The fact that IRRA forecasts the future state of the U.S. and South Korean economy, whereas it does not do so for UK, Germany, and Japan, comes as no surprise. As we stated before, the performance of the IRRA relies on using the informational content of options market prices. The more liquid the index option market is, the richer the IRRA's informational content for the future state of the economy. U.S. and South Korean index option markets are far more liquid than those of the other considered countries.
Who should be interested in using the IRRA variable?
Anyone interested in obtaining a forecast about the future state of the economy should be interested in using the IRRA variable. As a result, firms with business dependent on economic conditions, retail stock investors, institutional investors such as mutual funds, pension funds, and hedge funds (e.g., macro funds), financial institutions, and policy makers (governments, central banks) should consider this variable.
May I conclude by making three related remarks. First, we do not claim that the IRRA variable should replace all existing economic indicators. On the contrary, our research clearly shows that IRRA should be used in conjunction with existing predictors of economic growth.
Second, the IRRA variable should not be treated as a "crystal ball." Incidentally, this is also not the case with any other predictor variable. Our argument is that IRRA should be added to the list of current predictors and monitored regularly so that any interested party makes a decision based on the full list of collective variables.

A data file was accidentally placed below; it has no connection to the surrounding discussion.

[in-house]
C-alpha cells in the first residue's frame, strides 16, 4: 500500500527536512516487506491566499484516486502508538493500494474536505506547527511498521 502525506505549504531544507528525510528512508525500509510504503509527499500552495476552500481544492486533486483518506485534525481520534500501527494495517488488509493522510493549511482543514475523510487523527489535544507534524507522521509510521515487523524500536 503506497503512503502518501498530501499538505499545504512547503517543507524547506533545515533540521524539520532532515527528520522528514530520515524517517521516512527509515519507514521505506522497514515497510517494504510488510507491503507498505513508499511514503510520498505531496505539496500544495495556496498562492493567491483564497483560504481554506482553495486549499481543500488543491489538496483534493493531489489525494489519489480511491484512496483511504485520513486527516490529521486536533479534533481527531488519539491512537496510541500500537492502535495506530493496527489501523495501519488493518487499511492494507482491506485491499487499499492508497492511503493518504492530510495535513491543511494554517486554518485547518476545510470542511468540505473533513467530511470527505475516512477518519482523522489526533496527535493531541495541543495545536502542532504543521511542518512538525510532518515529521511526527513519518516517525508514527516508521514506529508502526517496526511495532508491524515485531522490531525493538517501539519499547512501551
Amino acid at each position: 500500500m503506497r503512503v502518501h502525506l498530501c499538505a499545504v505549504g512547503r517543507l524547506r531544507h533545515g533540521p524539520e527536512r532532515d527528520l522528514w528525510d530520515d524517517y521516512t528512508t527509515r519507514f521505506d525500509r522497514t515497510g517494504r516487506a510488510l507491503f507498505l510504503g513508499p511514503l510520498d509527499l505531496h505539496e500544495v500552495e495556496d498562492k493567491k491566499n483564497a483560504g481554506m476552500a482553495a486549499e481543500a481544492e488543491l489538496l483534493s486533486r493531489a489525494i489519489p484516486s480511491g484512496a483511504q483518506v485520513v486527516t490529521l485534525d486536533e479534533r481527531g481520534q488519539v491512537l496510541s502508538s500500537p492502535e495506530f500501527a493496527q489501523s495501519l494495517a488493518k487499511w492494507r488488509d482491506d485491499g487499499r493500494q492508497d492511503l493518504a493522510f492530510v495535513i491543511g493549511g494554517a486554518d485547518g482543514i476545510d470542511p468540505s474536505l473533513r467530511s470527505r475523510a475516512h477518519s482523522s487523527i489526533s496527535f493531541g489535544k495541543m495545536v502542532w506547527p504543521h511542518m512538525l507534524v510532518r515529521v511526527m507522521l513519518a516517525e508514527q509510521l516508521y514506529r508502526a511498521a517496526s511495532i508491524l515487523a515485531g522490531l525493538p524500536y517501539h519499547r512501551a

Finally, on a more philosophical side, option markets have been occasionally blamed to be responsible for financial crises including the recent 2007-2009 financial crisis. My purpose is to not take part in this debate, yet our IRRA variable shows that option markets provide a benefit to the society to the extent that it contributes, with other variables, to predict future states of the economy.
Being equipped with a list of leading indicators of economic growth, enables all interested parties to plan activities, policies, and investment decisions in the most beneficial way to them.
Disclosure: I/we have no positions in any stocks mentioned, and no plans to initiate any positions within the next 72 hours. I wrote this article myself, and it expresses my own opinions. I am not receiving compensation for it. I have no business relationship with any company whose stock is mentioned in this article.